Every culture has some form of dumpling.. From African Fufu, German Spaetzle, or Chinese Jaioze. The cultivation of the potato in the sixteenth century found it moved to the center of western cooking. So naturally, one day somebody tried making potato dumplings.
Dumplings are great because they are the ‘bland starch’ that goes with everything. Chicken, beef, fish, soup, stew… or even just a bit of butter.
- 15 slices of bread (Great way to finish off stale bread)
- 1 cup milk
- 2 cups red, yellow, or white potatoes (thin-skinned), peeled and grated.
- 1 bunch fresh parsley, choppted
- 1 Tbsp salt
- 1/4 tsp pepper
- pinch nutmeg
- pinch marjoram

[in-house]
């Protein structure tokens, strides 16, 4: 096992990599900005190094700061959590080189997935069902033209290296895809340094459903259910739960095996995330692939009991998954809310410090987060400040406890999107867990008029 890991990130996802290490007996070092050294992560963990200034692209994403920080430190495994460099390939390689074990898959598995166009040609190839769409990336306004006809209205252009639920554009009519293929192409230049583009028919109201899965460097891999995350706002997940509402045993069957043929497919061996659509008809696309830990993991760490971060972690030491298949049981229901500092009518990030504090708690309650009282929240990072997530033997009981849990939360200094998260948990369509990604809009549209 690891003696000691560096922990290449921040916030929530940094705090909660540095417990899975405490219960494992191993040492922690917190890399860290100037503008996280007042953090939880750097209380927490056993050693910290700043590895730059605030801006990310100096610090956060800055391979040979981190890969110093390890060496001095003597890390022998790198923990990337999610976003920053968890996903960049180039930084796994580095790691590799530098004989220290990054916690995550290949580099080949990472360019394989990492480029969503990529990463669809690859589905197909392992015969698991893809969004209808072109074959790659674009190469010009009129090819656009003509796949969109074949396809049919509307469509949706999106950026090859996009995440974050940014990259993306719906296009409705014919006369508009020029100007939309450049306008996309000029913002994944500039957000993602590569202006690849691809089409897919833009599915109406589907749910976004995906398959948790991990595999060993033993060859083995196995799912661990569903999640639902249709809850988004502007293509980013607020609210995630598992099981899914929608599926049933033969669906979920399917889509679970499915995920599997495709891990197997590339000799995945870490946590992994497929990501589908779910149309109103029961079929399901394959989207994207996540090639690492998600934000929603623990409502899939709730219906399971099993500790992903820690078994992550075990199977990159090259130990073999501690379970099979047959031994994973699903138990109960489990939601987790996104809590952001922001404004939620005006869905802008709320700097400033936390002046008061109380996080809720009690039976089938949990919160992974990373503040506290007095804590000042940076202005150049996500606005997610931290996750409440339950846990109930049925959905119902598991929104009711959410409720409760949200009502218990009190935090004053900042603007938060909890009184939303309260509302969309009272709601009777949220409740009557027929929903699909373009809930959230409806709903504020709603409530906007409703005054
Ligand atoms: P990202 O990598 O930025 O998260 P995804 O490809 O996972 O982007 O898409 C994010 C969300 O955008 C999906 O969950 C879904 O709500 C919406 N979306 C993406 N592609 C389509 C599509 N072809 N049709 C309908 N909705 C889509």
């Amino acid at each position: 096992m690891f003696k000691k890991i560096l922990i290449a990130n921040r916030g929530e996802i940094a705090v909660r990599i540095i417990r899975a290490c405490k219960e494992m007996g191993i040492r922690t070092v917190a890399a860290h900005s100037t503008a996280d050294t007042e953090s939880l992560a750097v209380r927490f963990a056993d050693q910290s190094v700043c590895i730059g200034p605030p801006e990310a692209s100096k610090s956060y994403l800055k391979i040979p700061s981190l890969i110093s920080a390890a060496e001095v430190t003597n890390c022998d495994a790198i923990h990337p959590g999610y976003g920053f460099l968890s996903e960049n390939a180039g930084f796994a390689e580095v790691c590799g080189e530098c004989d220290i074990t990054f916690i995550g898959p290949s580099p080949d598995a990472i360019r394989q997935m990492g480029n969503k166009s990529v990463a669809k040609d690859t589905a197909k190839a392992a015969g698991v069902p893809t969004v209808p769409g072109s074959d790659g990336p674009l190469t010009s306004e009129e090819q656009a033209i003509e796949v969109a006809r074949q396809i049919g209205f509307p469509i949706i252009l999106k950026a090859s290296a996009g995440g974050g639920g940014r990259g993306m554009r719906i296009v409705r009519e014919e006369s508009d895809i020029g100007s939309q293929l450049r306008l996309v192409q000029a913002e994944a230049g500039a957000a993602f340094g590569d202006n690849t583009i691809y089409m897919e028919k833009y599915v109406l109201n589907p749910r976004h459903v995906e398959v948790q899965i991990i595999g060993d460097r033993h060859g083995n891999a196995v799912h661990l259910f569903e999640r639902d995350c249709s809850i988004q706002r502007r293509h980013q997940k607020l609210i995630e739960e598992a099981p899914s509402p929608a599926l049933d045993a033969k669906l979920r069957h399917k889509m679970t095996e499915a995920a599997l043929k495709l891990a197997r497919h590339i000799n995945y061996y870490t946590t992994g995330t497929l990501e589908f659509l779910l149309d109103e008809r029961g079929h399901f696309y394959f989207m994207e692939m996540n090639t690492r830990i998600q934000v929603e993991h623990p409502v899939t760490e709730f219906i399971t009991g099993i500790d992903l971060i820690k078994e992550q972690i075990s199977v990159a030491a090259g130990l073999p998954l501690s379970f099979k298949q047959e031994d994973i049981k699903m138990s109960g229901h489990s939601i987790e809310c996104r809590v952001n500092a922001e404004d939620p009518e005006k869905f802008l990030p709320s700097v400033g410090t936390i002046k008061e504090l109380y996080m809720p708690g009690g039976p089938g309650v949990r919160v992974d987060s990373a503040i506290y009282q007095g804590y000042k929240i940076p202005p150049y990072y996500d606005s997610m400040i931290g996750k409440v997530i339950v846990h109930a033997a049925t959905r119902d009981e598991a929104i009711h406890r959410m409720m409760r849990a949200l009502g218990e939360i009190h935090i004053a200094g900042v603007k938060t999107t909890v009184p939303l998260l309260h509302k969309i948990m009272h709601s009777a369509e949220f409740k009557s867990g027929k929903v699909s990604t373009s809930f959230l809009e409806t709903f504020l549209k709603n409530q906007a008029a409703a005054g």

- 3 large eggs, beaten
- all-purpose flower for coating.
- In a large bowl, soak the bread in the milk until soggy.
- Squeeze out the milk (be easy on yourself, use your hands). You want the bread wet and doughy, but not dripping.
- Place bread in bowl with rest of the ingredients. Mix well
- With your hands, make round shaped dumplings about 1 1/2″ across. you should get around 24.
- Dip dumplings in flower and coat well.
- Fill a large sauce pan of water to a boil.
- Gently lower dumplings with a slotted spoon into the water. Bring water back to a boil.
- Reduce heat to medium. Cover and cook until dumplings float (about 15 minutes)
- Some people like to add onion to the recipe. Personally, I don’t know why you would ruin a perfectly good dumpling like that. A bit of garlic, however, might be a good choice.
- Try sweet potatoes instead of regular. While not very piratey, a bit of soy sauce really makes these good.